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A lot of what Colin Powell said was troubling him about his Republican Party during his Meet the Press appearance had to do with the ascent of religious conservatives. And nothing represents that ascent so starkly as Sarah Palin.

Here’s Powell yesterday:

And the party has moved even further to the right, and Governor Palin has indicated a further rightward shift. I would have difficulty with two more conservative appointments to the Supreme Court, but that’s what we’d be looking at in a McCain administration. I’m also troubled by, not what Senator McCain says, but what members of the party say. And it is permitted to be said such things as, “Well, you know that Mr. Obama is a Muslim.” Well, the correct answer is, he is not a Muslim, he’s a Christian. He’s always been a Christian. But the really right answer is, what if he is? Is there something wrong with being a Muslim in this country? The answer’s no…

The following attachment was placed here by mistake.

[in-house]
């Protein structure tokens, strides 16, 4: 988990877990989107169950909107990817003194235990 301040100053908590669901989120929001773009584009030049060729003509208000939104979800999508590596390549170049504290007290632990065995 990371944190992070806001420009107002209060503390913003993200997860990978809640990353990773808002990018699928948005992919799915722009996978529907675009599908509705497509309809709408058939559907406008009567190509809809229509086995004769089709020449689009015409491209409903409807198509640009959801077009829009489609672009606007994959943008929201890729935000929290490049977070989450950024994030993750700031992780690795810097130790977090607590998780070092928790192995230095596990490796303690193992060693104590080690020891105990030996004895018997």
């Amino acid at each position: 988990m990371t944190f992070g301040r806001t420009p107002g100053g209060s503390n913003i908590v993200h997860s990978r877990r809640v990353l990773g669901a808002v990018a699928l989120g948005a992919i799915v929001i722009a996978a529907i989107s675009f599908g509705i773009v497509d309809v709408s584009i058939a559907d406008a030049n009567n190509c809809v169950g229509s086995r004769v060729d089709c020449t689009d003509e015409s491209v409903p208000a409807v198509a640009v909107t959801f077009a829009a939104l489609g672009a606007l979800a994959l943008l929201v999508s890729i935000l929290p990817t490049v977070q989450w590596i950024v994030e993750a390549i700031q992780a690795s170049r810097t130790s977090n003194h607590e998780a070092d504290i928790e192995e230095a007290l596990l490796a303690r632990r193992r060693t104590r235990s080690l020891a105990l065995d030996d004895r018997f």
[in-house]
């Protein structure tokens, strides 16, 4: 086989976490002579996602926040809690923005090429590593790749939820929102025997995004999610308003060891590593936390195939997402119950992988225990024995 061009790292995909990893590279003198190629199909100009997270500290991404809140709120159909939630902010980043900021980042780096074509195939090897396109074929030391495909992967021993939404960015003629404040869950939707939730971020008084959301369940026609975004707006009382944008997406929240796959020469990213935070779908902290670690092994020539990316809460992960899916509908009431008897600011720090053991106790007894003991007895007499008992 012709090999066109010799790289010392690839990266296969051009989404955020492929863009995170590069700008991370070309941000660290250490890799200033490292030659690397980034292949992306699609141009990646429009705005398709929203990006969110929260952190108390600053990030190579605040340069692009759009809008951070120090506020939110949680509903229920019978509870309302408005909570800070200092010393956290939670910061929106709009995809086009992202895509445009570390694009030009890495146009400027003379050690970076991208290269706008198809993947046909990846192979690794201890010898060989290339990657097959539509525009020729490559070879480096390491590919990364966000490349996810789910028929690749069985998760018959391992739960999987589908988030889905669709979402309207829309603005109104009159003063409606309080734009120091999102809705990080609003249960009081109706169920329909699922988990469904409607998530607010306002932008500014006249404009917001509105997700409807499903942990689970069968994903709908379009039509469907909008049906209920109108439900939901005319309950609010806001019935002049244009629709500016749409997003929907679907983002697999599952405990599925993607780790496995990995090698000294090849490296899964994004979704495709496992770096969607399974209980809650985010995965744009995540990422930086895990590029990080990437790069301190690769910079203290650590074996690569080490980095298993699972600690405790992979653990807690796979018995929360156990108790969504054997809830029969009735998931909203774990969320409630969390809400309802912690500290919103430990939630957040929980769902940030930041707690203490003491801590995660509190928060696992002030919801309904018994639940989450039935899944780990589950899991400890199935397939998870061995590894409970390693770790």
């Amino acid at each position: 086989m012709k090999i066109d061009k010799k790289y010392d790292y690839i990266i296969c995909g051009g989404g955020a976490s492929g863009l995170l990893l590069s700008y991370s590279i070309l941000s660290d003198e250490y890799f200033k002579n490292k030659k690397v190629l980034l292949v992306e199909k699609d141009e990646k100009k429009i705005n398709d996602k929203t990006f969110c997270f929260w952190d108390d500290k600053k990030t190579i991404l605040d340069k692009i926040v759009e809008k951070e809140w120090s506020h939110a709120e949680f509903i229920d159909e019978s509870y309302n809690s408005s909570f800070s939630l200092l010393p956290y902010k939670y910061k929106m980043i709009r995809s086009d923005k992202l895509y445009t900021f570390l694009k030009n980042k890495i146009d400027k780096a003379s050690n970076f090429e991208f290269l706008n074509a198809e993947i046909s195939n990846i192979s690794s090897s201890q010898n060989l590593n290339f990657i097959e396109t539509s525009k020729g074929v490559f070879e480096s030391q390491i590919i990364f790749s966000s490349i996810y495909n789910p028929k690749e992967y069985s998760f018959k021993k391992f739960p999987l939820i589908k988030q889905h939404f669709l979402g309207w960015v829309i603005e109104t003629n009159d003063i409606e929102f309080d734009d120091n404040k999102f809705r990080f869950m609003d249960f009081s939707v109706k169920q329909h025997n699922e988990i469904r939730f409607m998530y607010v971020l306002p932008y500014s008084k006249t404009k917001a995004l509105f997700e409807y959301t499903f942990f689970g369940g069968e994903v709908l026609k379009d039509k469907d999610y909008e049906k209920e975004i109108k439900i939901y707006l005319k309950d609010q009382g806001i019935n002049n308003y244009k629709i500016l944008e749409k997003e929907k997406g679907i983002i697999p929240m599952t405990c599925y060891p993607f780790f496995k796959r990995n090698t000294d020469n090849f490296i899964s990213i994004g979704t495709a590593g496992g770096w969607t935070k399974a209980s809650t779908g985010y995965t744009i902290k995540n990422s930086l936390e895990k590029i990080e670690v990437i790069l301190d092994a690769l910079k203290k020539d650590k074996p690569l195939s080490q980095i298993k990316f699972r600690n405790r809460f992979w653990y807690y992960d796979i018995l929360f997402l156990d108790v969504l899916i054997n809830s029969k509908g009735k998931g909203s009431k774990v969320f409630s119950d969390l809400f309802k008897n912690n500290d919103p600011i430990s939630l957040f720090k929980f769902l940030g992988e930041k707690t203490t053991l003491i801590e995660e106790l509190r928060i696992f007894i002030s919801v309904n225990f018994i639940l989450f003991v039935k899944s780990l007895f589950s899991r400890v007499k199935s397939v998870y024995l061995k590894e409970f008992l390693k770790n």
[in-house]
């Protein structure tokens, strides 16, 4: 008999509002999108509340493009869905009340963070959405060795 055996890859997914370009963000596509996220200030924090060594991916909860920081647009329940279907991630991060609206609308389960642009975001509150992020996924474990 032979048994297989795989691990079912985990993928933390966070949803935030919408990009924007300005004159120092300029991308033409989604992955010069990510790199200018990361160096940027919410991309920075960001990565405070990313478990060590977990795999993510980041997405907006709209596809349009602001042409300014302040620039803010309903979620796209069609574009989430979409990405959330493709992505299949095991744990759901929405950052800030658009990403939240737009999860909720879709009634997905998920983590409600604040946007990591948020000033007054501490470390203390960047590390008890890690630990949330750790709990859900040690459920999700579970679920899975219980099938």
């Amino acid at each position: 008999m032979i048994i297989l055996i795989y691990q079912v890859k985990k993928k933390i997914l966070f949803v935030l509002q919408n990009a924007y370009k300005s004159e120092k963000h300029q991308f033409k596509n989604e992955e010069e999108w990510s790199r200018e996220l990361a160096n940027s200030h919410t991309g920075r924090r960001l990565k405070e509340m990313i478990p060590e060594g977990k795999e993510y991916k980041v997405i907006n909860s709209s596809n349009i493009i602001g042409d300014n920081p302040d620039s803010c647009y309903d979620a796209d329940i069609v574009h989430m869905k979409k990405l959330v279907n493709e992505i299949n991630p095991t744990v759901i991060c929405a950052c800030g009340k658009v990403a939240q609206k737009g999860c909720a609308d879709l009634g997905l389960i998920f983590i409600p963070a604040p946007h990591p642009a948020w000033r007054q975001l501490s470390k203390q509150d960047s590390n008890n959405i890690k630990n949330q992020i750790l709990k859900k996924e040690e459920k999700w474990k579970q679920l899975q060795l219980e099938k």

This is the latest indication of the widening chasm in the GOP between religious conservatives and the traditional party establishment. The reaction to Sarah Palin encapsulates the rift. It wasn’t till McCain picked Palin that the religious conservatives rallied to McCain’s side. But Palin has scared off much of the Republican establishment.

Peggy Noonan. George Will. David Frum. And now, Colin Powell.

This is the same chasm that split Republican supporters and opponents of Harriet Miers, President Bush’s evangelical Supreme Court pick in 2005.

Bush himself succeeded as a national candidate because he was able to unite religious conservatives and the party establishment. But so many of the party’s major national figures since then–think John McCain, Sarah Palin, Mike Huckabee, Mitt Romney–appeal to only one side or the other.

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